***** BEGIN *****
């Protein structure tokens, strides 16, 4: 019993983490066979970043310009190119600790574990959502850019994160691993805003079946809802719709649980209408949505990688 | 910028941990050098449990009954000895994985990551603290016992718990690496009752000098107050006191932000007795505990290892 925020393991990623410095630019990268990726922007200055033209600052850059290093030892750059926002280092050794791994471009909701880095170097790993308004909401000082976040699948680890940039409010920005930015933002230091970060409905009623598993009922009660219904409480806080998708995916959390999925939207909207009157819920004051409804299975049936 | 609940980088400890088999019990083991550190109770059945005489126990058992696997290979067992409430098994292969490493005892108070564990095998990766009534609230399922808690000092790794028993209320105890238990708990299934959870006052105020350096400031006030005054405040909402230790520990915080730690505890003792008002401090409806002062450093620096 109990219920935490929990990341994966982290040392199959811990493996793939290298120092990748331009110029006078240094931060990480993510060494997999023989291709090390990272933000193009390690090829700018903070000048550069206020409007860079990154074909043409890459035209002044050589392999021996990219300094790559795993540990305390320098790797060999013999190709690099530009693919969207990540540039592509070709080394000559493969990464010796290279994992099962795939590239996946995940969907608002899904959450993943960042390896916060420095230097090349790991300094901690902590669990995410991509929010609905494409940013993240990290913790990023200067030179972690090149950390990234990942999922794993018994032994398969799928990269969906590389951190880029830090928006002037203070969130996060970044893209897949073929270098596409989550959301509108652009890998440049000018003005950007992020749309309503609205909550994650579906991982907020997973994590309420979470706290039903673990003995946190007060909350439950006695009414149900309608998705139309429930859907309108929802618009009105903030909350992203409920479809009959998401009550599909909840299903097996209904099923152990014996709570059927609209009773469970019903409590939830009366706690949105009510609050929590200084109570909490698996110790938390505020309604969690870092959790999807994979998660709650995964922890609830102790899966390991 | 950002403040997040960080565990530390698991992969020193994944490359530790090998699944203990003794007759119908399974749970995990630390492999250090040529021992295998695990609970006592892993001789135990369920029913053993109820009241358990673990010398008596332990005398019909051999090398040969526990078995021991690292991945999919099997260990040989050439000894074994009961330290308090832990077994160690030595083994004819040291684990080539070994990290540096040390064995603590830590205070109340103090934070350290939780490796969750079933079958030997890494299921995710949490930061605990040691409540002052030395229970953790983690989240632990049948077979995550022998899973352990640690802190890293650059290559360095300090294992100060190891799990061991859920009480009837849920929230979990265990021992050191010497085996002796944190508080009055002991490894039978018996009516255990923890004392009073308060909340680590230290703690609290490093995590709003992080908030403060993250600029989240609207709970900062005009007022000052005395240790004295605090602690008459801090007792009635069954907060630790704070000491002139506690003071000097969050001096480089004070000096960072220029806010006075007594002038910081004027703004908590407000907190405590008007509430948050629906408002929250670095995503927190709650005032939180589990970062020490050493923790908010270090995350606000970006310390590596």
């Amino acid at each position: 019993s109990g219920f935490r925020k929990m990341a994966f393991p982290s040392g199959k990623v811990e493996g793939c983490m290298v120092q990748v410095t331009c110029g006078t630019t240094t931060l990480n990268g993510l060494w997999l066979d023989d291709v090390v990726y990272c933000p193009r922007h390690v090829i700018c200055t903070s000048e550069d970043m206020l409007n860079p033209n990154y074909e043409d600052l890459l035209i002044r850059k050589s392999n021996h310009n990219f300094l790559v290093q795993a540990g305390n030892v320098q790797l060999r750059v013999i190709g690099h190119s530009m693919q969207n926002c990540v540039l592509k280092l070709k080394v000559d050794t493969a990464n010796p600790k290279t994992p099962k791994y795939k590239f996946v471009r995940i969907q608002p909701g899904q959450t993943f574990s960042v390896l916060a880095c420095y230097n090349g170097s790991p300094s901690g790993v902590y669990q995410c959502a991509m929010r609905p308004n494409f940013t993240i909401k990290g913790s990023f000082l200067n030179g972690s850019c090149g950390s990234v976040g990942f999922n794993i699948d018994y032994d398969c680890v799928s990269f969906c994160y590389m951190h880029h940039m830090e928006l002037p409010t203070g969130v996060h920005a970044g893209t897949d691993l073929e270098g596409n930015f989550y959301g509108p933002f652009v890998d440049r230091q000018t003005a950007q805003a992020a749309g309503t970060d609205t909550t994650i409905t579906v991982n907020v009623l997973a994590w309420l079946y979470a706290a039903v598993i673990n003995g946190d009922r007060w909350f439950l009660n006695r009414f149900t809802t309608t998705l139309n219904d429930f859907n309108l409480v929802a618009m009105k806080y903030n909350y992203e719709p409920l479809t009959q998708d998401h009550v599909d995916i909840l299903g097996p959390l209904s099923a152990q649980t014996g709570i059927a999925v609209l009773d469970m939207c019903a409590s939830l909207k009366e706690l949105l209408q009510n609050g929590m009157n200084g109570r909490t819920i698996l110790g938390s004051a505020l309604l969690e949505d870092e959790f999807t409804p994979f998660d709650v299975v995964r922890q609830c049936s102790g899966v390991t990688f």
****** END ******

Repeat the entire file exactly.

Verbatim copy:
């Protein structure tokens, strides 16, 4: 019993983490066979970043310009190119600790574990959502850019994160691993805003079946809802719709649980209408949505990688 | 910028941990050098449990009954000895994985990551603290016992718990690496009752000098107050006191932000007795505990290892 925020393991990623410095630019990268990726922007200055033209600052850059290093030892750059926002280092050794791994471009909701880095170097790993308004909401000082976040699948680890940039409010920005930015933002230091970060409905009623598993009922009660219904409480806080998708995916959390999925939207909207009157819920004051409804299975049936 | 609940980088400890088999019990083991550190109770059945005489126990058992696997290979067992409430098994292969490493005892108070564990095998990766009534609230399922808690000092790794028993209320105890238990708990299934959870006052105020350096400031006030005054405040909402230790520990915080730690505890003792008002401090409806002062450093620096 109990219920935490929990990341994966982290040392199959811990493996793939290298120092990748331009110029006078240094931060990480993510060494997999023989291709090390990272933000193009390690090829700018903070000048550069206020409007860079990154074909043409890459035209002044050589392999021996990219300094790559795993540990305390320098790797060999013999190709690099530009693919969207990540540039592509070709080394000559493969990464010796290279994992099962795939590239996946995940969907608002899904959450993943960042390896916060420095230097090349790991300094901690902590669990995410991509929010609905494409940013993240990290913790990023200067030179972690090149950390990234990942999922794993018994032994398969799928990269969906590389951190880029830090928006002037203070969130996060970044893209897949073929270098596409989550959301509108652009890998440049000018003005950007992020749309309503609205909550994650579906991982907020997973994590309420979470706290039903673990003995946190007060909350439950006695009414149900309608998705139309429930859907309108929802618009009105903030909350992203409920479809009959998401009550599909909840299903097996209904099923152990014996709570059927609209009773469970019903409590939830009366706690949105009510609050929590200084109570909490698996110790938390505020309604969690870092959790999807994979998660709650995964922890609830102790899966390991 | 950002403040997040960080565990530390698991992969020193994944490359530790090998699944203990003794007759119908399974749970995990630390492999250090040529021992295998695990609970006592892993001789135990369920029913053993109820009241358990673990010398008596332990005398019909051999090398040969526990078995021991690292991945999919099997260990040989050439000894074994009961330290308090832990077994160690030595083994004819040291684990080539070994990290540096040390064995603590830590205070109340103090934070350290939780490796969750079933079958030997890494299921995710949490930061605990040691409540002052030395229970953790983690989240632990049948077979995550022998899973352990640690802190890293650059290559360095300090294992100060190891799990061991859920009480009837849920929230979990265990021992050191010497085996002796944190508080009055002991490894039978018996009516255990923890004392009073308060909340680590230290703690609290490093995590709003992080908030403060993250600029989240609207709970900062005009007022000052005395240790004295605090602690008459801090007792009635069954907060630790704070000491002139506690003071000097969050001096480089004070000096960072220029806010006075007594002038910081004027703004908590407000907190405590008007509430948050629906408002929250670095995503927190709650005032939180589990970062020490050493923790908010270090995350606000970006310390590596």
């Amino acid at each position: 019993s109990g219920f935490r925020k929990m990341a994966f393991p982290s040392g199959k990623v811990e493996g793939c983490m290298v120092q990748v410095t331009c110029g006078t630019t240094t931060l990480n990268g993510l060494w997999l066979d023989d291709v090390v990726y990272c933000p193009r922007h390690v090829i700018c200055t903070s000048e550069d970043m206020l409007n860079p033209n990154y074909e043409d600052l890459l035209i002044r850059k050589s392999n021996h310009n990219f300094l790559v290093q795993a540990g305390n030892v320098q790797l060999r750059v013999i190709g690099h190119s530009m693919q969207n926002c990540v540039l592509k280092l070709k080394v000559d050794t493969a990464n010796p600790k290279t994992p099962k791994y795939k590239f996946v471009r995940i969907q608002p909701g899904q959450t993943f574990s960042v390896l916060a880095c420095y230097n090349g170097s790991p300094s901690g790993v902590y669990q995410c959502a991509m929010r609905p308004n494409f940013t993240i909401k990290g913790s990023f000082l200067n030179g972690s850019c090149g950390s990234v976040g990942f999922n794993i699948d018994y032994d398969c680890v799928s990269f969906c994160y590389m951190h880029h940039m830090e928006l002037p409010t203070g969130v996060h920005a970044g893209t897949d691993l073929e270098g596409n930015f989550y959301g509108p933002f652009v890998d440049r230091q000018t003005a950007q805003a992020a749309g309503t970060d609205t909550t994650i409905t579906v991982n907020v009623l997973a994590w309420l079946y979470a706290a039903v598993i673990n003995g946190d009922r007060w909350f439950l009660n006695r009414f149900t809802t309608t998705l139309n219904d429930f859907n309108l409480v929802a618009m009105k806080y903030n909350y992203e719709p409920l479809t009959q998708d998401h009550v599909d995916i909840l299903g097996p959390l209904s099923a152990q649980t014996g709570i059927a999925v609209l009773d469970m939207c019903a409590s939830l909207k009366e706690l949105l209408q009510n609050g929590m009157n200084g109570r909490t819920i698996l110790g938390s004051a505020l309604l969690e949505d870092e959790f999807t409804p994979f998660d709650v299975v995964r922890q609830c049936s102790g899966v390991t990688f």